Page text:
While the conflict continues in Afghanistan, another invisible enemy is just around the corner. The pandemic is slowly making inroads into urban centres.
The impetus for the spread of coronavirus was provided by Afghans returning from Iran. More than 200,000 Afghan refugees have so far entered Afghanistan from Iran. Many are carrying symptoms of the virus– just as thousands of Pakistani pilgrims returning from Iran became the principal source of the spread of Covid-19. The Afghan refugees coming back from Iran have now spread all across the country and many have not been quarantined.
Afghan health delivery systems are weak both in terms of equipment, laboratories and trained medical staff. It is not possible for such infrastructure to take care of thousands of patients if the virus spreads. In most rural areas where society is still tribally structured, people will not observe the rules of social distancing.
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Meanwhile, the most feared dimension of the pandemic spreading rapidly in Afghanistan is the acute poverty under which the bulk of the population lives. Unemployment is at nearly 45 percent, adding to the misery and suffering of a people who have endured the pain and hardship of a conflict that does not yet have an end in sight.
And because the country’s administrative institutions are in disarray, it is not expected that there will be a robust and concerted effort to counter the onslaught of the epidemic once it spreads to all corners of the country.
From areas under Taliban control, there are some organizations or NGOs taking care of the sick or those struck by the coronavirus. Against this background, if the virus continues to make ingress into large urban slums and rural hinterlands, the prospects of a calamity will loom large on the horizon. If the virus continues to attack wider segments of the population and a threshold is crossed, the country will be confronted with disaster.
The UN and other international organizations will have a role to play. But considering that world organizations are so preoccupied with the frightening increase in the number of coronavirus victims
Tired of an endless conflict, many Afghans have left the country. In recent months, hordes of desperate people have been crossing the border to migrate to Europe via Iran and Turkey. Some have found refuge but many are still struggling to be accepted as asylum seekers in countries that are hit by the virus. As the economic systems of European countries come under severe strain, it may not be possible to allow a large number of asylum seekers in.
It would be right to say that the grim prospect of Covid-19 engulfing wide swathes of Afghanistan poses an existential threat to the country. To make matters worse, the government in Kabul is fighting a battle for its survival. Ashraf Ghani’s problems with his rival Abdullah are far from over and the continuing disharmony in the ranks of the rulers is reflected in a totally inadequate response to urgent issues like handling the pandemic.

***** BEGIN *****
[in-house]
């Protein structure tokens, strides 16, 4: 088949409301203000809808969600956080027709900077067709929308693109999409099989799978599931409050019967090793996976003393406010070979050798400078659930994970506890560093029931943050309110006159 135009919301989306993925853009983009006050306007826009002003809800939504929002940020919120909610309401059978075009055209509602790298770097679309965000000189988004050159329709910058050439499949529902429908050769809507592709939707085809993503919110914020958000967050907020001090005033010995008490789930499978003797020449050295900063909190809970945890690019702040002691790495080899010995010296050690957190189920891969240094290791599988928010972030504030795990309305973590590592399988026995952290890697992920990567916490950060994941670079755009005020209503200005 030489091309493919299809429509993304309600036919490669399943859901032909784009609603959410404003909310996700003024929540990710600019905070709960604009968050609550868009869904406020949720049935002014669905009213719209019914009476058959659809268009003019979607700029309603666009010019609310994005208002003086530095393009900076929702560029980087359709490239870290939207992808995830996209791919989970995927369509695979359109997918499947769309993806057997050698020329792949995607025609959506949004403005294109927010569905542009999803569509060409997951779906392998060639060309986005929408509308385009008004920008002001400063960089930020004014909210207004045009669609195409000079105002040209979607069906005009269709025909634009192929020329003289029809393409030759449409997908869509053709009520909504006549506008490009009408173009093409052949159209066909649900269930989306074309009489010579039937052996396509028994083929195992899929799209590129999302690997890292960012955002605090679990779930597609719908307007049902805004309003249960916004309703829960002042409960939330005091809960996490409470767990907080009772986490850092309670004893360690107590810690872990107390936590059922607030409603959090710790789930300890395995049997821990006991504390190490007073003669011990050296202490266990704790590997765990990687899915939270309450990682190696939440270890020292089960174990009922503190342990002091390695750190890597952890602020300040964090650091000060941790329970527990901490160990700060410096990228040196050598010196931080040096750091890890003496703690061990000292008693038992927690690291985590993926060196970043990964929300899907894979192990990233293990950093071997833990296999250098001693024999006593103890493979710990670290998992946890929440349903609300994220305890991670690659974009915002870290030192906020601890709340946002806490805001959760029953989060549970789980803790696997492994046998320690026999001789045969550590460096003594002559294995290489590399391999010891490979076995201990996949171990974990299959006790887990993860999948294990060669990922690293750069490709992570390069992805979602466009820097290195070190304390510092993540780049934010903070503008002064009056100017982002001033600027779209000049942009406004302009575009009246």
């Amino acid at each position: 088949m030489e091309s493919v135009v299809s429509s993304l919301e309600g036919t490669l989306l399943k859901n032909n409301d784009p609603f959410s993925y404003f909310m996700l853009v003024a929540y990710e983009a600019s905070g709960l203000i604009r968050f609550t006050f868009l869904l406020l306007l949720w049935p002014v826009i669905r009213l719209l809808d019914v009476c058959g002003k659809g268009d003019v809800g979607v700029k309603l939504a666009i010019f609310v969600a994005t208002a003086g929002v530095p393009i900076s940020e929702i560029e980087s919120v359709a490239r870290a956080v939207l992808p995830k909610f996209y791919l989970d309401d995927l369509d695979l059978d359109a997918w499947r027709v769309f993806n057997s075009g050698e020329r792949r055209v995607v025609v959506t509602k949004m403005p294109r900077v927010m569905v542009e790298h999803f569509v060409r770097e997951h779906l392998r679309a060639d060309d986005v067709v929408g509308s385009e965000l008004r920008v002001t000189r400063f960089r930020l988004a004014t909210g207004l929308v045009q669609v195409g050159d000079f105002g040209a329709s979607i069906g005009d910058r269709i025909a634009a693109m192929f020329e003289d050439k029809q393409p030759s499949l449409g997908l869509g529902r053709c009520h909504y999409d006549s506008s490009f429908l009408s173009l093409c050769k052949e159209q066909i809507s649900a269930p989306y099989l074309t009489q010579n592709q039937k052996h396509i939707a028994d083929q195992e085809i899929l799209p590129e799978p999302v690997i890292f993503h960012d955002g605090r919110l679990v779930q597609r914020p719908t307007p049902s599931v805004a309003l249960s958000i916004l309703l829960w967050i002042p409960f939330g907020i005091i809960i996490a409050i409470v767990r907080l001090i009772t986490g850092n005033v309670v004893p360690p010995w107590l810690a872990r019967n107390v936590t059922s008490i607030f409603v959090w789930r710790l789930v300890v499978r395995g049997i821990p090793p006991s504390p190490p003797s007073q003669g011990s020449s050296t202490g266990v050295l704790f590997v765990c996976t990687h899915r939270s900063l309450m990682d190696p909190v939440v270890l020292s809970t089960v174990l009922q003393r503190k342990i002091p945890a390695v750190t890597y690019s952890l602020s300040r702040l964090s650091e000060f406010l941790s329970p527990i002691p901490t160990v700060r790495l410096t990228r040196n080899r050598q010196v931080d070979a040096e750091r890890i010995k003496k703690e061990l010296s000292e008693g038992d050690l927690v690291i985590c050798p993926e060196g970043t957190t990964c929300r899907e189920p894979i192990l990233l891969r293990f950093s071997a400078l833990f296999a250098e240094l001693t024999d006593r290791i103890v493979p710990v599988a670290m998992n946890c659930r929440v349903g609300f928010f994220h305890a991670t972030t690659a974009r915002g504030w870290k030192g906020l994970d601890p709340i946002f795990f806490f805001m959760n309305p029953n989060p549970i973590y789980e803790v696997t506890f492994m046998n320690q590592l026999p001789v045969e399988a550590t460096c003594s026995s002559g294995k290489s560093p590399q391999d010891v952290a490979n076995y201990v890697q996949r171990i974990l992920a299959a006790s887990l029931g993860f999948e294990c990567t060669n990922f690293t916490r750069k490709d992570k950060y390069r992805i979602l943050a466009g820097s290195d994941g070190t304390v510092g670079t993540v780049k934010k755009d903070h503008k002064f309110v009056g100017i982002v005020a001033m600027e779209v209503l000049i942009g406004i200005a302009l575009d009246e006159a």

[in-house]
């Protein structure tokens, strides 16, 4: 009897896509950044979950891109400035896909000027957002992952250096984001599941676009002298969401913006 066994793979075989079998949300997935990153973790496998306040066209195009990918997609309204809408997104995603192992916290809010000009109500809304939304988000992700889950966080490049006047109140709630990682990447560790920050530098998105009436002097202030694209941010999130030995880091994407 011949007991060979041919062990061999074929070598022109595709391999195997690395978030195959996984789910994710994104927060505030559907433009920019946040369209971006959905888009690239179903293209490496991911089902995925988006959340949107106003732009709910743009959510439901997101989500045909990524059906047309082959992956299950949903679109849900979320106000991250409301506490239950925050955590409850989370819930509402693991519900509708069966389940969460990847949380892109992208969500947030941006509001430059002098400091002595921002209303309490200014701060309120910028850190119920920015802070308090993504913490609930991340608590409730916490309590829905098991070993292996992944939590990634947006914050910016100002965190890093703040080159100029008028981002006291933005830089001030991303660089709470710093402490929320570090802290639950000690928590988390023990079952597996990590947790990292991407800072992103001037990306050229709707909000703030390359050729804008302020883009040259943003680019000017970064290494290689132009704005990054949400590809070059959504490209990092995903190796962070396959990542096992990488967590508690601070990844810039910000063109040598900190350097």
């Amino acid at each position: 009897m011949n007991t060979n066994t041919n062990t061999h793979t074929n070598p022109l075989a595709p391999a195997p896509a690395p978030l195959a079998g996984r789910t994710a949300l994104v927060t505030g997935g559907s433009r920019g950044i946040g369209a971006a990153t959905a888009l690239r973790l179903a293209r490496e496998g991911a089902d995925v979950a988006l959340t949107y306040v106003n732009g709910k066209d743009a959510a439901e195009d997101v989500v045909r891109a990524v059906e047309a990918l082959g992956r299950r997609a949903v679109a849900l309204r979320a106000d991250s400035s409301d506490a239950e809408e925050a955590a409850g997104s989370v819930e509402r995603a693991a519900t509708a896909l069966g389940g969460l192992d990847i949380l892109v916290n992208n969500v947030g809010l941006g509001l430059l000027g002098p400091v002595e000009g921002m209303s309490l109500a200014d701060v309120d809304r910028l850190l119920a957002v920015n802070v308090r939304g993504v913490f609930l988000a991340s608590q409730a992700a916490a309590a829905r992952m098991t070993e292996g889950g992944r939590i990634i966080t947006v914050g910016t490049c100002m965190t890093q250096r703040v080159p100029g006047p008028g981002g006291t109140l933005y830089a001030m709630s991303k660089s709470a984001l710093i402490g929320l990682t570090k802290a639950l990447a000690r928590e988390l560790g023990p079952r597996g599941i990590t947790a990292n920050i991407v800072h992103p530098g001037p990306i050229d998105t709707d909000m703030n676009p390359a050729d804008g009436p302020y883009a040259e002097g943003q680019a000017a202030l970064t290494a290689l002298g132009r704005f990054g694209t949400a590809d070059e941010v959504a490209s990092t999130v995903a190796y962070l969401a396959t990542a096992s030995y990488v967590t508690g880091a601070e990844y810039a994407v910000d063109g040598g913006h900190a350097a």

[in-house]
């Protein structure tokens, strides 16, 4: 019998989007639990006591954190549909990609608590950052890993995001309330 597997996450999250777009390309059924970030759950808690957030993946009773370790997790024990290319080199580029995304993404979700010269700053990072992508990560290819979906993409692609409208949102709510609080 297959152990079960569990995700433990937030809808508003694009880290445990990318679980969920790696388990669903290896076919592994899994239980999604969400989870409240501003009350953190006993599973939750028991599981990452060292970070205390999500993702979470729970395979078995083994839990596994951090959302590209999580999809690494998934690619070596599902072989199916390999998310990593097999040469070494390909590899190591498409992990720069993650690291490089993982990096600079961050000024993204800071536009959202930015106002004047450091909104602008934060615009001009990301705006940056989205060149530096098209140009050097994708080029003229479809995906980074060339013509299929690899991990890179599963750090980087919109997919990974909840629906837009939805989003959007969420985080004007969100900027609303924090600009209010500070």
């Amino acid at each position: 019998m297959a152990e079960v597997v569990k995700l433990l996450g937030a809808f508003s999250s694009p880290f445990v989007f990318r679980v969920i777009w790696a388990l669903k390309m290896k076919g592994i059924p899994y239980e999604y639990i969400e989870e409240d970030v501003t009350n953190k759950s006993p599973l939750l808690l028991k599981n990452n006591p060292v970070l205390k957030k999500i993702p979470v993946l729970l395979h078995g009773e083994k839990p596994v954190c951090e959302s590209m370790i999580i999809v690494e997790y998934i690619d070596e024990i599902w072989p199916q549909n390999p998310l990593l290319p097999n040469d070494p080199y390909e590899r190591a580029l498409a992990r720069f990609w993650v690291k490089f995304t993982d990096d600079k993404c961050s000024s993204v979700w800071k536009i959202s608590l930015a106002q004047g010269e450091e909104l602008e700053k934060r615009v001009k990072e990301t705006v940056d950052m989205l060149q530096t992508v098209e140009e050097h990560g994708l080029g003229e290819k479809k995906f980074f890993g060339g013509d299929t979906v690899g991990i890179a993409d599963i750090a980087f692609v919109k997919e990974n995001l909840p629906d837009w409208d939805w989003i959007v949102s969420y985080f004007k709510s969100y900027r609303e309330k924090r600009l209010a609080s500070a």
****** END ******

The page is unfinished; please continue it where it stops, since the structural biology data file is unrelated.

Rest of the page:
The lack of leadership has resulted in an erratic approach to the enforcement of the Doha accord that was agreed to by the US and Taliban. The prisoner swap has not taken place as planned; only a small number have been released so far. The Taliban have become disenchanted with a policy of the Kabul government that appears to favour a delayed response to the release of prisoners. Ghani wants to prolong the status quo because he is the beneficiary– like many others in the US scheme of things.
If not handled with firm and decisive measures, Covid-19 will spell disaster for the country. Countries in the region bear responsibility for extending much needed assistance to the beleaguered country. This could be in the shape of financial assistance, medical kits for testing people, hospital equipment, the establishment of emergency hospitals, quarantine camps etc.
Countries around Afghanistan will face the music if the virus spreads uncontrollably in the country. Before it is too late, there is an urgent need for a coordinated, well thought out plan to be put into practice for preventing its indiscriminate spread.
The UN and other international organizations will have a role to play. But considering that world organizations are so preoccupied with the frightening increase in the number of coronavirus victims, it is doubtful they will be in any position to help. In addition, most international organizations will have to deal with the huge number of displaced people in countries like Libya, Somalia, Yemen, Syria, Iraq, Myanmar etc and will have few resources to invest in dealing with the havoc of the virus in war-torn Afghanistan. Regional or neighbouring countries therefore have a special responsibility.
Because the Afghan people have already suffered for 40 years, they will not be in a position to mount any effective resistance on their own. Instead, the government in Kabul, the Taliban, aid agencies and regional countries have to come together to fight Covid-19 if Afghanistan– and indeed the region– is to be saved from a catastrophe.
Rustam Shah Mohmand is a specialist of Afghanistan and Central Asian Affairs. He has served as Pakistan’s ambassador to Afghanistan and also held position of Chief Commissioner Refugees for a decade. The article originally appeared at Arab News Pakistan Edition and has been republished with the author’s permission. The views expressed in this article are the author’s own and do not necessarily reflect the editorial policy of Global Village Space.